Purpose: Traditional normative values of binocular vision, known as Morgan’s & Scheiman’s and Optometry Extension Program(OEP) expected findings, have been used since long in clinical optometry. However, with technological advances, visual habits and visual demands have changed. Therefore, clinical assessment could examine the applicability of the established criteria in Taiwan.
Methods: Participants aged 15–24 years were recruited from three universities and colleges. After completing the Visual Behavioral Performance questionnaire with four components: near work, visual perception, visual comfort and balance of body, participants were separated into symptomatic or asymptomatic groups based on the results of the questionnaire survey. A 24-step binocular visual examination was undertaken. Data were analyzed with the one-sample t-test and an ROC curve to compare and establish normative values for Taiwanese young adults.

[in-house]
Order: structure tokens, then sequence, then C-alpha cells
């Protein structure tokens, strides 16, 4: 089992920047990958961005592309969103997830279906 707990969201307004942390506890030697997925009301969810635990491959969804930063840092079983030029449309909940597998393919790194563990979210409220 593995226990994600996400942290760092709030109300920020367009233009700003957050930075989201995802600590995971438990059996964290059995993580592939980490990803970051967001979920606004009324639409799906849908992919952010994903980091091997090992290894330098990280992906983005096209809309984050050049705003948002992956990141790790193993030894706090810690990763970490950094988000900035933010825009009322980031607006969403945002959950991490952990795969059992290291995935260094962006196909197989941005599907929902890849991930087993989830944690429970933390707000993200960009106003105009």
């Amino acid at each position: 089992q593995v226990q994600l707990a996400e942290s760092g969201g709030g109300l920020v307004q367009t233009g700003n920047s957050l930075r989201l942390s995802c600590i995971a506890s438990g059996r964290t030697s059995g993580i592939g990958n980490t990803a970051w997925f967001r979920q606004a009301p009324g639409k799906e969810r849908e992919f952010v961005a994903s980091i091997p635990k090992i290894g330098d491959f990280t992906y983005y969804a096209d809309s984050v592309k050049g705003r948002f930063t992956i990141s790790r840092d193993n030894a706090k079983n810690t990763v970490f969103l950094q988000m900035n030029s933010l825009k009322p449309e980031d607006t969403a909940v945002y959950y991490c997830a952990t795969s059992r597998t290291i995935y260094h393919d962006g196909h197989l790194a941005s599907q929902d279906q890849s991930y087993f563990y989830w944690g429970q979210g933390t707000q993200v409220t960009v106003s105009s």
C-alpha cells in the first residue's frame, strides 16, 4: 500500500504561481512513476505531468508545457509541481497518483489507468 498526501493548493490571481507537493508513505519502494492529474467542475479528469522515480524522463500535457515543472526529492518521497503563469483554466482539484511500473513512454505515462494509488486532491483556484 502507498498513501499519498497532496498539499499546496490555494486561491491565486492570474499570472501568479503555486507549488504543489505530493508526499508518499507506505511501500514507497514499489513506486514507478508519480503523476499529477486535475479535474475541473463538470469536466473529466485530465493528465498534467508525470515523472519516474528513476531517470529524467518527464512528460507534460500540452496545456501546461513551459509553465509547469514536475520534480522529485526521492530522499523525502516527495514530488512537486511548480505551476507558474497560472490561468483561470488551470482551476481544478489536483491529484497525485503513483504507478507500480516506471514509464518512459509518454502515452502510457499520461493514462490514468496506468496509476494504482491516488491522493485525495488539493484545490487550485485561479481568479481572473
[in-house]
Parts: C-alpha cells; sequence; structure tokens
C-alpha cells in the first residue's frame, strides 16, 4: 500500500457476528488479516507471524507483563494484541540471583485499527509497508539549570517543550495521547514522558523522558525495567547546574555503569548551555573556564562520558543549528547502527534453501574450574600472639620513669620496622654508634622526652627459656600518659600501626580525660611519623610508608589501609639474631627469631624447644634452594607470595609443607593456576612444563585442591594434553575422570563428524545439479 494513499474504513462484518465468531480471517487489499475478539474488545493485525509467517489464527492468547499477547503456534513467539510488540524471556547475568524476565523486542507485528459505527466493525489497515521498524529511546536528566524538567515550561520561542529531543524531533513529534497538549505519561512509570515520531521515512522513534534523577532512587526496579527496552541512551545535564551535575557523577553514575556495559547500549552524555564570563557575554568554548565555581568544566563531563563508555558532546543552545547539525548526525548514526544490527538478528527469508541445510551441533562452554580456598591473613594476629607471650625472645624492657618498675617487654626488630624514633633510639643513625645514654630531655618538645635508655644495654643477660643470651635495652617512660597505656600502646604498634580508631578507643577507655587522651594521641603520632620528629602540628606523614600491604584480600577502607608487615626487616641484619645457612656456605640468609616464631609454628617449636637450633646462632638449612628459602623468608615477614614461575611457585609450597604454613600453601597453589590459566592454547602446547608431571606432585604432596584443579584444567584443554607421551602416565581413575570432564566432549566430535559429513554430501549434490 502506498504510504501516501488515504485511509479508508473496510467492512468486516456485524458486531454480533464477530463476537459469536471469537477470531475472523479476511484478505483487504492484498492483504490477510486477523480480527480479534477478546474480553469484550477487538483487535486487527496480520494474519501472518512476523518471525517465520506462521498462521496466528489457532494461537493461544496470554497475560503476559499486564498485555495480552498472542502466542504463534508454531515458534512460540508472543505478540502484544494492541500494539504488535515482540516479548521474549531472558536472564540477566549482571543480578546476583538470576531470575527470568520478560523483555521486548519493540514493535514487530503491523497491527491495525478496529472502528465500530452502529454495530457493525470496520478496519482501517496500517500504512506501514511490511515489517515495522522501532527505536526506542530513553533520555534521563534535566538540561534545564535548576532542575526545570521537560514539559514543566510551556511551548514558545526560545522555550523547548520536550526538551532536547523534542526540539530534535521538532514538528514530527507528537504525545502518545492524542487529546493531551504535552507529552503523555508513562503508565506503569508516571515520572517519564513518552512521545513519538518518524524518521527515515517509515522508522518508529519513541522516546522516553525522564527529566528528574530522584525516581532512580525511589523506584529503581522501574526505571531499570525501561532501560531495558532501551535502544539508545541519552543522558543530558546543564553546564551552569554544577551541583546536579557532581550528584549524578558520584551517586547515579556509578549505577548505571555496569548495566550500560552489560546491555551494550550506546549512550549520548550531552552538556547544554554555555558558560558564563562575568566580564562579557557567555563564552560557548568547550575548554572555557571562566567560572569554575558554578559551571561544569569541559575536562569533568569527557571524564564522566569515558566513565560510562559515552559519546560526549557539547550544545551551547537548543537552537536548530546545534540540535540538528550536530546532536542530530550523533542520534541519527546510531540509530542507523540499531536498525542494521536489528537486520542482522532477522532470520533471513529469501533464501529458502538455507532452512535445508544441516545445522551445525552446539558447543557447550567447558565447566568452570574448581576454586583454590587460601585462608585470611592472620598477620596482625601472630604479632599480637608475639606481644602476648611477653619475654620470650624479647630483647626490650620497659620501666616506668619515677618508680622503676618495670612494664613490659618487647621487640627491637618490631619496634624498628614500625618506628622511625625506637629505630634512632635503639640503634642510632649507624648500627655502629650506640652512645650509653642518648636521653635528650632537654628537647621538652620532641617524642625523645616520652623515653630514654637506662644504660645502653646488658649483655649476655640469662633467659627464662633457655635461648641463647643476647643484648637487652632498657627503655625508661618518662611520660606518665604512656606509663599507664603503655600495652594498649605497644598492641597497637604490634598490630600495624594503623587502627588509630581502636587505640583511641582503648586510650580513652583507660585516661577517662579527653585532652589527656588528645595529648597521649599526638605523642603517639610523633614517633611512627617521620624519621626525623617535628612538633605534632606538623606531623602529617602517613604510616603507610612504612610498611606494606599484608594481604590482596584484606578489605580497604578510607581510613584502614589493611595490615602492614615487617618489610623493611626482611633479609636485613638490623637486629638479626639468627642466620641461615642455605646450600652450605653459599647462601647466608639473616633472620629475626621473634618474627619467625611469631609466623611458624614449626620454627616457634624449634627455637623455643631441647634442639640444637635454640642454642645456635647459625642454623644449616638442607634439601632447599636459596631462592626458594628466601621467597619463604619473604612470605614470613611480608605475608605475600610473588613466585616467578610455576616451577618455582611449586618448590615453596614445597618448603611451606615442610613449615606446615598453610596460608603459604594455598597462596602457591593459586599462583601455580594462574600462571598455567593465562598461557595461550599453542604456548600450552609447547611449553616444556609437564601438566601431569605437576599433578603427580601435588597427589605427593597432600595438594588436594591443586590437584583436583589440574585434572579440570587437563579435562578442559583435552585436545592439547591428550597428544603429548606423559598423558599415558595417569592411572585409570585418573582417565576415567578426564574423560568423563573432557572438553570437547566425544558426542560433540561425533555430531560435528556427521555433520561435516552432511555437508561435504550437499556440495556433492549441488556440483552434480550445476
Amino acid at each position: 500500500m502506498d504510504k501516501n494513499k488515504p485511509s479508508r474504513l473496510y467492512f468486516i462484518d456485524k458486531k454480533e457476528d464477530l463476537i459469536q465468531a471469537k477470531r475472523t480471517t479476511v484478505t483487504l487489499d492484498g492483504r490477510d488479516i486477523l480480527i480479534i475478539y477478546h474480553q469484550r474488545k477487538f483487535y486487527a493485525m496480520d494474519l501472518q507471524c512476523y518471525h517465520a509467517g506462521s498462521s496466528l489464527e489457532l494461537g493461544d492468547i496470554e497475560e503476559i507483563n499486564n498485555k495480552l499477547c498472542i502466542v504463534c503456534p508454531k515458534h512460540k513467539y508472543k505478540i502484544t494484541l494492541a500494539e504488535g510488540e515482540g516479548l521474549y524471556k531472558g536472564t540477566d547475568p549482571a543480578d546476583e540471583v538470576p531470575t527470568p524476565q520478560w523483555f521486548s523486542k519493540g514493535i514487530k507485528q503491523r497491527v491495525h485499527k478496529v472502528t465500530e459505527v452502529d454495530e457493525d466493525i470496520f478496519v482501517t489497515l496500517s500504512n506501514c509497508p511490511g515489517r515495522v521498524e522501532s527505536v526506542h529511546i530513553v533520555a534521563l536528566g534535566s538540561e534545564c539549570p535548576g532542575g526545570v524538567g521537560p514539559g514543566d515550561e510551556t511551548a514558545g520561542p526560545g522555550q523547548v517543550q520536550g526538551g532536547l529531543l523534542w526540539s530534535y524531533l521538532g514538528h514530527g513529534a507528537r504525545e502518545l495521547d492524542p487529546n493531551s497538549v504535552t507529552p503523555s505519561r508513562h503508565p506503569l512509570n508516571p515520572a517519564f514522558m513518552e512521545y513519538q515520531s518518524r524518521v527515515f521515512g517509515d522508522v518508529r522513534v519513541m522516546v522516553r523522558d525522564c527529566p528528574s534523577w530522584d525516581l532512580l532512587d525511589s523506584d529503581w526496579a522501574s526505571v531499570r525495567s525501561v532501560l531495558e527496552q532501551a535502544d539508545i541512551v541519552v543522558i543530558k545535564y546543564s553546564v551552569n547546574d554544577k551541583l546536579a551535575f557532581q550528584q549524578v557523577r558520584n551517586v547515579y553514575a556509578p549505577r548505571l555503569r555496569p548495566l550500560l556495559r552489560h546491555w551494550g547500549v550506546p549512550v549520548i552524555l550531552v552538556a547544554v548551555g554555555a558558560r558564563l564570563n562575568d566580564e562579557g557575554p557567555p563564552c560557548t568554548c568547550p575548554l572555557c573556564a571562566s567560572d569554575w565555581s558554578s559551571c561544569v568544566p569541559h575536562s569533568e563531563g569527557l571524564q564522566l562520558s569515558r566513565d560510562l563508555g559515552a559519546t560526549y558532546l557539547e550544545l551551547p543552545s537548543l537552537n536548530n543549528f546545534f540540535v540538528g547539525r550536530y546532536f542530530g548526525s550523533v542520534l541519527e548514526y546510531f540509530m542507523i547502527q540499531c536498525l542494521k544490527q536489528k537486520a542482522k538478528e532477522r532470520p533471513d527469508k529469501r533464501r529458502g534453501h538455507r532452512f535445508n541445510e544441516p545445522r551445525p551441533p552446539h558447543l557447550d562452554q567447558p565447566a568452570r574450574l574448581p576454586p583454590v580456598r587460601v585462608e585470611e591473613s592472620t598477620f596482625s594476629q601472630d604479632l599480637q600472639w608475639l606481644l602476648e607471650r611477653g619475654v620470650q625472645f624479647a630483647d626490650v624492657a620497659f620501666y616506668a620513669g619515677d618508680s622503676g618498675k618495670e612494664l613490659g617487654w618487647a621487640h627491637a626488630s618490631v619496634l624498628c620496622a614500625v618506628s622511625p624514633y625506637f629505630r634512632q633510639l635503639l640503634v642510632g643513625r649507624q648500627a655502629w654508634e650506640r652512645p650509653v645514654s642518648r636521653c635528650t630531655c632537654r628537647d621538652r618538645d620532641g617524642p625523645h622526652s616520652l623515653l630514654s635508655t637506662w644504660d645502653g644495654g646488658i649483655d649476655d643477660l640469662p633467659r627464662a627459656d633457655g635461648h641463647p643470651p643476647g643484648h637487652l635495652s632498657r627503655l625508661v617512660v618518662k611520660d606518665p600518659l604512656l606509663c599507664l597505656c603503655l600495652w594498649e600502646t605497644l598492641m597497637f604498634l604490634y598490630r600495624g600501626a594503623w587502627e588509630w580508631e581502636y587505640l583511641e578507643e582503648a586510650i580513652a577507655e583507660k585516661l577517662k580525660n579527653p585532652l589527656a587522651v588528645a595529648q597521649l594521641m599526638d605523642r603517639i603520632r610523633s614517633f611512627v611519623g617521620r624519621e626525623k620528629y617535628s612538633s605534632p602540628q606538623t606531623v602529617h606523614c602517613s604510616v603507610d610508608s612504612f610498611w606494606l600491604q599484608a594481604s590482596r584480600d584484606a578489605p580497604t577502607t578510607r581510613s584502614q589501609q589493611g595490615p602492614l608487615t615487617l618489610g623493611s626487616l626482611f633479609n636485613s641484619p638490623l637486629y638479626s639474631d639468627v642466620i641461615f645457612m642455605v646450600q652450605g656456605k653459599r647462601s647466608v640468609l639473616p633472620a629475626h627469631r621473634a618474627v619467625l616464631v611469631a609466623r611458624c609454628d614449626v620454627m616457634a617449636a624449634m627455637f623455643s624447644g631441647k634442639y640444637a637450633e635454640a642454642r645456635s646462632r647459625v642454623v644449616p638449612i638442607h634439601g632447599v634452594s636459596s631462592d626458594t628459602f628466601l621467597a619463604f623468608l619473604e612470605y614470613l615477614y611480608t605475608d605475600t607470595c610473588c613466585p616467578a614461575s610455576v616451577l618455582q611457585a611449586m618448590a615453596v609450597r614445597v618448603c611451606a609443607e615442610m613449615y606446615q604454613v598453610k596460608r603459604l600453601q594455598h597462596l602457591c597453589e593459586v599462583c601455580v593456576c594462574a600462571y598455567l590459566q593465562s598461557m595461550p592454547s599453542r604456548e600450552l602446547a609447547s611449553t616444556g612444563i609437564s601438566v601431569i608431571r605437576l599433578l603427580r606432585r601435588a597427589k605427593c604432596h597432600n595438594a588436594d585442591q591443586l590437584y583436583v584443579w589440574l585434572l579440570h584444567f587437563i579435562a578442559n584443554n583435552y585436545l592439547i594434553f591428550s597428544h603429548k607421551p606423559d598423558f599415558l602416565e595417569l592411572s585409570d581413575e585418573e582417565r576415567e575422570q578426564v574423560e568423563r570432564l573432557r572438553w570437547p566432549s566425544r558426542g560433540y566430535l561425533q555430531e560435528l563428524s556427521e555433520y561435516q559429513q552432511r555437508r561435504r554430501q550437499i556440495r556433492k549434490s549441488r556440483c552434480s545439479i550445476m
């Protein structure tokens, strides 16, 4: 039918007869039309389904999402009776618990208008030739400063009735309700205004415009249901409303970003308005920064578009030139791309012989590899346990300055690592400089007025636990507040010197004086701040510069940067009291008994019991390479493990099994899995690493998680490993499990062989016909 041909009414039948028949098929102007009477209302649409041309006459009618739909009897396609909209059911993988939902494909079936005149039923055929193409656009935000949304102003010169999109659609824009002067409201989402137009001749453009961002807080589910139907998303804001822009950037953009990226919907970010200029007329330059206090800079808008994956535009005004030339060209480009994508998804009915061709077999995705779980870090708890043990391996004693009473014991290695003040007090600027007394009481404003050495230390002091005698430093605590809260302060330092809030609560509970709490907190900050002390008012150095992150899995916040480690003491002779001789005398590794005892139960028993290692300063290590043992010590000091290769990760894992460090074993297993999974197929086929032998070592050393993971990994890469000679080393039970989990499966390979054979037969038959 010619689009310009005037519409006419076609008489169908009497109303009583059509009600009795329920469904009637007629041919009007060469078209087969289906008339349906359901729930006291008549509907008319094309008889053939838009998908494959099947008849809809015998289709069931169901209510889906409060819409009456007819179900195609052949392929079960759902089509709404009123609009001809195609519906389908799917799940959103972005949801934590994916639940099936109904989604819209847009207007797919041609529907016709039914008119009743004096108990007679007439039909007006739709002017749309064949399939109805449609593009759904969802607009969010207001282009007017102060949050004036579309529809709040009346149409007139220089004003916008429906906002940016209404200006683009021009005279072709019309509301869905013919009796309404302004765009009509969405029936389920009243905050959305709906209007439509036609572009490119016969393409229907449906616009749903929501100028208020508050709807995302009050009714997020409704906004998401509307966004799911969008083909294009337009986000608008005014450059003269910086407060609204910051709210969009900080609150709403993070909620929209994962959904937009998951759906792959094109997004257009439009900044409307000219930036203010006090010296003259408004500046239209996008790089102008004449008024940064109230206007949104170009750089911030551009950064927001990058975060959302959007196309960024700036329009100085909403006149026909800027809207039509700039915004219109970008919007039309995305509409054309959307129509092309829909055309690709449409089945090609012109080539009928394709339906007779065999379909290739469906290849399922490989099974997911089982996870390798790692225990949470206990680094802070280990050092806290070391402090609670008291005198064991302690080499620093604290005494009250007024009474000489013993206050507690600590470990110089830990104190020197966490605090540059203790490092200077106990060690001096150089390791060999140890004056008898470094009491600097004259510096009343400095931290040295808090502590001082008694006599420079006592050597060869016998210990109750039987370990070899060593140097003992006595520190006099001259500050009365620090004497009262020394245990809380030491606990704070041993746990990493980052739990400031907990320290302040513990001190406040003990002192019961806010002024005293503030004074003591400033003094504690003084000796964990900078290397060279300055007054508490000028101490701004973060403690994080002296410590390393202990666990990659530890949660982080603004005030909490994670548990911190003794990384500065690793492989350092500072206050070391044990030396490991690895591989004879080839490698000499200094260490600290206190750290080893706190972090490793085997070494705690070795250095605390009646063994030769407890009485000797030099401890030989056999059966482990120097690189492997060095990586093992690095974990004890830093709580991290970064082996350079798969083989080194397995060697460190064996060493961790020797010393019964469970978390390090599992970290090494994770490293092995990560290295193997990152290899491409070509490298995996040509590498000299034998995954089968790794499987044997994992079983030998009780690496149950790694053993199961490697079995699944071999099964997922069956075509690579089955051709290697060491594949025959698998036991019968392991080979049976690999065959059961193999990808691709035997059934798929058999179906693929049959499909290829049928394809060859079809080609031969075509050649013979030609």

Results: Among the 308 healthy Taiwanese young adults, the prevalence of accommodation or vergence anomalies was 15% (46 participants). The commonest dysfunctions in this study were accommodative excess and convergence excess. Most of the binocular visual functions in this study showed significant difference from the traditional normative values: amplitude of accommodation, base-in prism to break and recovery points at distance were better than the traditional normative values, whereas others were worse. In addition, different visual tasks require different binocular visual functions, and the ROC curve was used to analyze the normative values of binocular visual functions required for near work, visual perception, visual comfort, and body balance.
Conclusion and Discussion: The mean values of binocular visual function in Taiwanese young adults were worse than that in the traditional normative values. With changing times, racial differences, and more tasks for visual needs, it is essential to establish binocular visual normative values for Taiwanese young adults.